Reader Carol Herman alerted me to this excellent Austin Bay "Strategy Page" discussion of an interview with Donald Rumsfield.
Saddam Hussein's economic and political policies damaged agriculture in the land that eight millennia ago spawned the Agricultural Revolution. (Heck of an achievement, huh?) Agriculture, Commerce and several NGOs have expertise and programs that are helping revive Iraqi farms. Still, problems occur when trying to tailor programs to meet specific local needs -- like, who pays for the program and who is ultimately in charge of oversight and coordination.This kind of effort is called "Unified Action". Here is how we used to direct those efforts.
Our system for "Unified Action" is still largely a Cold War, 20th century relic designed to prop up governments (so often corrupt and ill-led), instead of helping individuals and neighborhoods become economically self-sustaining and self-securing. Winning war in the Age of the Internet means improving neighborhoods and individual lives. The 2006 Nobel Peace Prize winner and micro-finance whiz Muhammad Yunus understands this.Austin Bay points out something he saw in Iraq.
While serving in Iraq in 2004, I met a young U.S. Army captain who was running a successful small-scale date palm restoration project. What we really need are joint development and security teams, where agricultural and economic specialists work with that captain "in the field" on a sustained, day-to-day basis. We need to decide who is in charge of that team (the captain or the arborist?) and how we fund it.Here is the hot question Austin asked Secratary Rumsfeld.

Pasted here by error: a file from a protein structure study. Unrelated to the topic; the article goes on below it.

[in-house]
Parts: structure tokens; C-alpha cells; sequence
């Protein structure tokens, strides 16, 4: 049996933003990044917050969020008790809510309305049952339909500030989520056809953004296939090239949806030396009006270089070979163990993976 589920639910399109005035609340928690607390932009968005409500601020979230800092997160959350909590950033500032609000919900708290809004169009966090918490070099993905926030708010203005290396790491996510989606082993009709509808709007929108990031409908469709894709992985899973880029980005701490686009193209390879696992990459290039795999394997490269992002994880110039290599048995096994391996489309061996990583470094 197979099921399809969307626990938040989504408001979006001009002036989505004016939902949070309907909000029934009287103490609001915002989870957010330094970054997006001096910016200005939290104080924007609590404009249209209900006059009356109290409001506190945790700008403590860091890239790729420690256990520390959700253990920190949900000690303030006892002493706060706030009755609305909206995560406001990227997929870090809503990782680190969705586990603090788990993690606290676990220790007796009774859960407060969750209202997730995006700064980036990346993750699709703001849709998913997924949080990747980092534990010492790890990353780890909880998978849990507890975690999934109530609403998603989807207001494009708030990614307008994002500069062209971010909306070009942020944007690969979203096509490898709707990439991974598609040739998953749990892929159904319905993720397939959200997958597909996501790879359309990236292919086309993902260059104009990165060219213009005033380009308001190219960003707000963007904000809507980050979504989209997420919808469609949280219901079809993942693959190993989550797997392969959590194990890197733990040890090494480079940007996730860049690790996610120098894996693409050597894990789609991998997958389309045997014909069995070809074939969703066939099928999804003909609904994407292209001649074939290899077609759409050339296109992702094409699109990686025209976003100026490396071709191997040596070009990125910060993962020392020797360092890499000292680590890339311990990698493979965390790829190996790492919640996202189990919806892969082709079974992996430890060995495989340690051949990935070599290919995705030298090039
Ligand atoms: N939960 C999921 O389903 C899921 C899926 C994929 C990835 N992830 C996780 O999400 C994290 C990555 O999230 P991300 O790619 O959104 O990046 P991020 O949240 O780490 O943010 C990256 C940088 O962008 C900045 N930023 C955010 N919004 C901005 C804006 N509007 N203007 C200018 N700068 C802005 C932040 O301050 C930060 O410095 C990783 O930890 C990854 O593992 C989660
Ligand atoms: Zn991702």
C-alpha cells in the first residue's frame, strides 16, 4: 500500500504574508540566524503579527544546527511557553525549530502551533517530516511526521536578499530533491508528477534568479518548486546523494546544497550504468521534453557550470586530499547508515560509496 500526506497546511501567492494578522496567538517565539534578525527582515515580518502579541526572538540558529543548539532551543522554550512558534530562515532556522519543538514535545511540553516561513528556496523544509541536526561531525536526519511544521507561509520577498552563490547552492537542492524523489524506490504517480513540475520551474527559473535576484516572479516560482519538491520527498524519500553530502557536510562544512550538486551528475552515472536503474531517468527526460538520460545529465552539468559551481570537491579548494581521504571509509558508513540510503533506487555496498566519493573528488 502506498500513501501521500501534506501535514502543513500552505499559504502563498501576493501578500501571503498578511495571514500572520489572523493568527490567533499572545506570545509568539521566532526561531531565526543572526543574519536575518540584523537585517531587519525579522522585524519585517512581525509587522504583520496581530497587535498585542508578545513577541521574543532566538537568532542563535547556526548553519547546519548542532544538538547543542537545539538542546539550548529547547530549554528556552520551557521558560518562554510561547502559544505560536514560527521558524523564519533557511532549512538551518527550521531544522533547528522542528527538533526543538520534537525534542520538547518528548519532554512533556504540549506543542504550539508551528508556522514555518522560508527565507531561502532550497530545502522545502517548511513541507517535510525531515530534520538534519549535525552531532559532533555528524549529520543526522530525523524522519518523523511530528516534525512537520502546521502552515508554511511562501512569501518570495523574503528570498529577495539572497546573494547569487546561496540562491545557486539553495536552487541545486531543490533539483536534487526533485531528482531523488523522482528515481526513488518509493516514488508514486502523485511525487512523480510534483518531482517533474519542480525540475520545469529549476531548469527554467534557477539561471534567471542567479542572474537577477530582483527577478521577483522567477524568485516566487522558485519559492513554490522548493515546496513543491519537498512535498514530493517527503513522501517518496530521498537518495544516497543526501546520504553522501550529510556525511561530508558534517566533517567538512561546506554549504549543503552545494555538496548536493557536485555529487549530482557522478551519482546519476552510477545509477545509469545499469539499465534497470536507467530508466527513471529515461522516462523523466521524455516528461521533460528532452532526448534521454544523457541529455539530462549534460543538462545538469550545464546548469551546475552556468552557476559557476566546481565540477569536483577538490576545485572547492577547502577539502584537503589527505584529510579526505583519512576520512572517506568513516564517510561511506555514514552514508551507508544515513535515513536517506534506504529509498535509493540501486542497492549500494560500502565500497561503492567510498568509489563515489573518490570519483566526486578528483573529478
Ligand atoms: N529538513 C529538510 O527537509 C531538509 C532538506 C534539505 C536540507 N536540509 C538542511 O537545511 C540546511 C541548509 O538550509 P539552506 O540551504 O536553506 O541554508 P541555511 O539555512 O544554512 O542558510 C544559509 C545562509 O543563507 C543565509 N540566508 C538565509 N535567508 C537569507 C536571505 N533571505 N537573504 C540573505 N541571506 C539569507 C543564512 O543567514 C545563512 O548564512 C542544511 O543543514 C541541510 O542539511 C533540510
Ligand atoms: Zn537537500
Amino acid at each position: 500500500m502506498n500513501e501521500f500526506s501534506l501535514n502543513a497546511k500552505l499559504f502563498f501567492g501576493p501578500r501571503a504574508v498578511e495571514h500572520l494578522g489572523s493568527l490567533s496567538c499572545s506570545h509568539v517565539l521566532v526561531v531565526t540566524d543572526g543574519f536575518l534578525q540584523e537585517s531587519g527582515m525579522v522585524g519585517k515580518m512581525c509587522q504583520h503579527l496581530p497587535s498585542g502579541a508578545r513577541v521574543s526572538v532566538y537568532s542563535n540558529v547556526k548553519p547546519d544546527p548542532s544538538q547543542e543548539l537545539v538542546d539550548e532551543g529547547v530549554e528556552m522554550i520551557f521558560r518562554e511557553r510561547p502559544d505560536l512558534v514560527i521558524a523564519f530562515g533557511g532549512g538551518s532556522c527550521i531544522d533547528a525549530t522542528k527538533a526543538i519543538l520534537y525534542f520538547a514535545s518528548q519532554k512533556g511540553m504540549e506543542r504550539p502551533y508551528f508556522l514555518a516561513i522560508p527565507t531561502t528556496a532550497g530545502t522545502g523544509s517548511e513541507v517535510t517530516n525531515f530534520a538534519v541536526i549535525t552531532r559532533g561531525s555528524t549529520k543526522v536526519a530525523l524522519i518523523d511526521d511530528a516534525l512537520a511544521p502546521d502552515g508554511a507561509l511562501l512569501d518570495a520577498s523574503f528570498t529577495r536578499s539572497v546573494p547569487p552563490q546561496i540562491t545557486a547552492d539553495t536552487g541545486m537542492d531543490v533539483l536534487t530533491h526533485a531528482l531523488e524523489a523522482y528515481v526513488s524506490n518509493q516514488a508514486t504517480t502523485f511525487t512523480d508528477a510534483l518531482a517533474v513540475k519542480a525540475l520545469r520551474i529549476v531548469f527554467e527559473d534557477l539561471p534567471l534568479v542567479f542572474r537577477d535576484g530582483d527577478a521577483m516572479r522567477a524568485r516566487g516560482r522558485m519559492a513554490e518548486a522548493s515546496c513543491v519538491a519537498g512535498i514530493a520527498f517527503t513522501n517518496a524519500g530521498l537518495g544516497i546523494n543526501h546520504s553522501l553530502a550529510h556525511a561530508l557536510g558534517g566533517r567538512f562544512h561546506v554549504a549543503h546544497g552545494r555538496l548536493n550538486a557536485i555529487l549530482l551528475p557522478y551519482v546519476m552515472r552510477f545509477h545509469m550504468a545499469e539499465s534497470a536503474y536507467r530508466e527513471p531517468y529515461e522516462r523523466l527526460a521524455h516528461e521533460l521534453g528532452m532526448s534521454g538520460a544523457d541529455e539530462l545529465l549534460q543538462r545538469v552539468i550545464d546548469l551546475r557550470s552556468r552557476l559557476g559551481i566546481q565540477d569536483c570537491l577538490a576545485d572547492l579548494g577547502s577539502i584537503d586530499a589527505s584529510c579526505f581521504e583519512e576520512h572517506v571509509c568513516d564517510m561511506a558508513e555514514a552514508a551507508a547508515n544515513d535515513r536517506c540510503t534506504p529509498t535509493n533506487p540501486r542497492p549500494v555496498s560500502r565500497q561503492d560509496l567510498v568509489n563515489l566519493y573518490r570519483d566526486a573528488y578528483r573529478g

"Mr. Secretary, based on our experience in Operation Iraqi Freedom, and the limited interagency and non-governmental organization (NGO) participation in that operation, how do you see 'Unified Action' evolving for future conflicts?"This really is key for speeding improvement in Iraq. Get every one on the same page. This is particularly true of those elemetnts which Secratary Rumsfeld has some fairly direct influence.
The politically deft SecDef finessed the question -- and it was finesse, not dodge. The military jargon masked a heavy political hand grenade I was rolling toward the Beltway. You think Harry Reid's land deal or Mark Foley's messages are big stories? How about a stinging pre-election turf battle between Defense and the departments of State, Treasury, Justice, Commerce and Agriculture, complete with zinger accusations of who is or isn't contributing to the war effort?I'd like to see people and organizations competing to improve the lives of the Iraqi people.
I know, that's quite a claim, which is why I need to translate the mil-speak: Unified Action means coordinating and synchronizing every "tool of power" America possesses to achieve a political end -- like winning a global war for national survival against terrorists who hijack economically and politically fragile nations and provinces.
People understand the role of soldiers and cops in a war, but in 21st century wars where economic and political development are determinative, an arborist at the Department of Agriculture and a Commerce Department trade consultant can be powerful contributors to "Unified Action."
Do you think the Democrats would be interested?